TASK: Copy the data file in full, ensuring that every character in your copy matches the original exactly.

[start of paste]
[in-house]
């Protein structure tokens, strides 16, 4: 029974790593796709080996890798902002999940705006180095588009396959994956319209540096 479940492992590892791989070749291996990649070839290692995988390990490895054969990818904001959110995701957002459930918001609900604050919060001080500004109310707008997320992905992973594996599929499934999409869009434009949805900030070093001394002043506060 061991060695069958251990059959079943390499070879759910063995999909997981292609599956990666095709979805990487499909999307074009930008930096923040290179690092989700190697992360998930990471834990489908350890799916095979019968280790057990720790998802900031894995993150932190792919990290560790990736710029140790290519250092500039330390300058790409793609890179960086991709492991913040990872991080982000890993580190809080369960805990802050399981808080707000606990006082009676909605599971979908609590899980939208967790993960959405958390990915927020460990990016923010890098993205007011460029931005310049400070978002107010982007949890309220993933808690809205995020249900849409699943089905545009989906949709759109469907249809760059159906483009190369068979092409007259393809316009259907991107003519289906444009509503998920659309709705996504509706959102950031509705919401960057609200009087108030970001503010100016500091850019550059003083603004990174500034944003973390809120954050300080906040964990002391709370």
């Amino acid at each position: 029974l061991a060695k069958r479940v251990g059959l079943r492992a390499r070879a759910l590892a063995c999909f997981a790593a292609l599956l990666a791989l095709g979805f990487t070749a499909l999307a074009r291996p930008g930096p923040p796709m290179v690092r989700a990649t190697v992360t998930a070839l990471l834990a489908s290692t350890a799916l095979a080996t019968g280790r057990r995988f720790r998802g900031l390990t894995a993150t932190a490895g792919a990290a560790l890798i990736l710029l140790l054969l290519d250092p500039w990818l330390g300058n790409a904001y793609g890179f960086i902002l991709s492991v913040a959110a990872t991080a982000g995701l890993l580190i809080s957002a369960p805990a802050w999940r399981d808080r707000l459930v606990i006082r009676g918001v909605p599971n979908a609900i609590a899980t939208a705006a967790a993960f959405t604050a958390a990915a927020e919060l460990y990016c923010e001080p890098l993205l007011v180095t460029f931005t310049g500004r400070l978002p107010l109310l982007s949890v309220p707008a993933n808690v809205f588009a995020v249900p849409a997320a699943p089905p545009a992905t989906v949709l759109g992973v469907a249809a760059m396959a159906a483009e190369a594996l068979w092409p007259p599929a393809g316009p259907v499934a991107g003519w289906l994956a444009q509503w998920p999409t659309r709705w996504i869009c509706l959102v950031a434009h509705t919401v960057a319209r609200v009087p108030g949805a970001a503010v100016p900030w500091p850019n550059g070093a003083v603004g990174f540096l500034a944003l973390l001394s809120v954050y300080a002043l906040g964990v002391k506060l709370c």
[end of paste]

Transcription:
[in-house]
């Protein structure tokens, strides 16, 4: 029974790593796709080996890798902002999940705006180095588009396959994956319209540096 479940492992590892791989070749291996990649070839290692995988390990490895054969990818904001959110995701957002459930918001609900604050919060001080500004109310707008997320992905992973594996599929499934999409869009434009949805900030070093001394002043506060 061991060695069958251990059959079943390499070879759910063995999909997981292609599956990666095709979805990487499909999307074009930008930096923040290179690092989700190697992360998930990471834990489908350890799916095979019968280790057990720790998802900031894995993150932190792919990290560790990736710029140790290519250092500039330390300058790409793609890179960086991709492991913040990872991080982000890993580190809080369960805990802050399981808080707000606990006082009676909605599971979908609590899980939208967790993960959405958390990915927020460990990016923010890098993205007011460029931005310049400070978002107010982007949890309220993933808690809205995020249900849409699943089905545009989906949709759109469907249809760059159906483009190369068979092409007259393809316009259907991107003519289906444009509503998920659309709705996504509706959102950031509705919401960057609200009087108030970001503010100016500091850019550059003083603004990174500034944003973390809120954050300080906040964990002391709370």
């Amino acid at each position: 029974l061991a060695k069958r479940v251990g059959l079943r492992a390499r070879a759910l590892a063995c999909f997981a790593a292609l599956l990666a791989l095709g979805f990487t070749a499909l999307a074009r291996p930008g930096p923040p796709m290179v690092r989700a990649t190697v992360t998930a070839l990471l834990a489908s290692t350890a799916l095979a080996t019968g280790r057990r995988f720790r998802g900031l390990t894995a993150t932190a490895g792919a990290a560790l890798i990736l710029l140790l054969l290519d250092p500039w990818l330390g300058n790409a904001y793609g890179f960086i902002l991709s492991v913040a959110a990872t991080a982000g995701l890993l580190i809080s957002a369960p805990a802050w999940r399981d808080r707000l459930v606990i006082r009676g918001v909605p599971n979908a609900i609590a899980t939208a705006a967790a993960f959405t604050a958390a990915a927020e919060l460990y990016c923010e001080p890098l993205l007011v180095t460029f931005t310049g500004r400070l978002p107010l109310l982007s949890v309220p707008a993933n808690v809205f588009a995020v249900p849409a997320a699943p089905p545009a992905t989906v949709l759109g992973v469907a249809a760059m396959a159906a483009e190369a594996l068979w092409p007259p599929a393809g316009p259907v499934a991107g003519w289906l994956a444009q509503w998920p999409t659309r709705w996504i869009c509706l959102v950031a434009h509705t919401v960057a319209r609200v009087p108030g949805a970001a503010v100016p900030w500091p850019n550059g070093a003083v603004g990174f540096l500034a944003l973390l001394s809120v954050y300080a002043l906040g964990v002391k506060l709370c």